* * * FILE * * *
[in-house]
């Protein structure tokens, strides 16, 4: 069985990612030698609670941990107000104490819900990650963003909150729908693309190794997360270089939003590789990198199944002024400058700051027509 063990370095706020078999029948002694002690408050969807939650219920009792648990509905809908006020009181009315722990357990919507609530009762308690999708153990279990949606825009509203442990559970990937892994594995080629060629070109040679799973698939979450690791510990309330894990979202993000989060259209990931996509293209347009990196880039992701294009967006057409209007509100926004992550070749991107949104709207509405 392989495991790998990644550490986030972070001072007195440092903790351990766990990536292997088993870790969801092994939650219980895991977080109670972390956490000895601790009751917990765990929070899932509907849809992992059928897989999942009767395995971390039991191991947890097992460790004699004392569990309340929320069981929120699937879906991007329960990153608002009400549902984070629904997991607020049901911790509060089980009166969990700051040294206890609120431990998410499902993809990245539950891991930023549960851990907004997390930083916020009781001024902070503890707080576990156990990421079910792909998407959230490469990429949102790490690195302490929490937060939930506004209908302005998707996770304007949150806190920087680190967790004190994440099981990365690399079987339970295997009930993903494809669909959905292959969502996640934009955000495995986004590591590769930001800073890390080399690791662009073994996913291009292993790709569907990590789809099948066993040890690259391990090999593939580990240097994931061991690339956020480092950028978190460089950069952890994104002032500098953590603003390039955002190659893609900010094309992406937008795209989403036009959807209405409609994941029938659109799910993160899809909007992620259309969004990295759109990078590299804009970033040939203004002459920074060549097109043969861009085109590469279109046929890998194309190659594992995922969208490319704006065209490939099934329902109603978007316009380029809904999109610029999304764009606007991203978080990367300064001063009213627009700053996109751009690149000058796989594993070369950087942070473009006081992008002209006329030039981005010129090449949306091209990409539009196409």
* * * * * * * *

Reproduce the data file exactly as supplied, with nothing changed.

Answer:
[in-house]
């Protein structure tokens, strides 16, 4: 069985990612030698609670941990107000104490819900990650963003909150729908693309190794997360270089939003590789990198199944002024400058700051027509 063990370095706020078999029948002694002690408050969807939650219920009792648990509905809908006020009181009315722990357990919507609530009762308690999708153990279990949606825009509203442990559970990937892994594995080629060629070109040679799973698939979450690791510990309330894990979202993000989060259209990931996509293209347009990196880039992701294009967006057409209007509100926004992550070749991107949104709207509405 392989495991790998990644550490986030972070001072007195440092903790351990766990990536292997088993870790969801092994939650219980895991977080109670972390956490000895601790009751917990765990929070899932509907849809992992059928897989999942009767395995971390039991191991947890097992460790004699004392569990309340929320069981929120699937879906991007329960990153608002009400549902984070629904997991607020049901911790509060089980009166969990700051040294206890609120431990998410499902993809990245539950891991930023549960851990907004997390930083916020009781001024902070503890707080576990156990990421079910792909998407959230490469990429949102790490690195302490929490937060939930506004209908302005998707996770304007949150806190920087680190967790004190994440099981990365690399079987339970295997009930993903494809669909959905292959969502996640934009955000495995986004590591590769930001800073890390080399690791662009073994996913291009292993790709569907990590789809099948066993040890690259391990090999593939580990240097994931061991690339956020480092950028978190460089950069952890994104002032500098953590603003390039955002190659893609900010094309992406937008795209989403036009959807209405409609994941029938659109799910993160899809909007992620259309969004990295759109990078590299804009970033040939203004002459920074060549097109043969861009085109590469279109046929890998194309190659594992995922969208490319704006065209490939099934329902109603978007316009380029809904999109610029999304764009606007991203978080990367300064001063009213627009700053996109751009690149000058796989594993070369950087942070473009006081992008002209006329030039981005010129090449949306091209990409539009196409």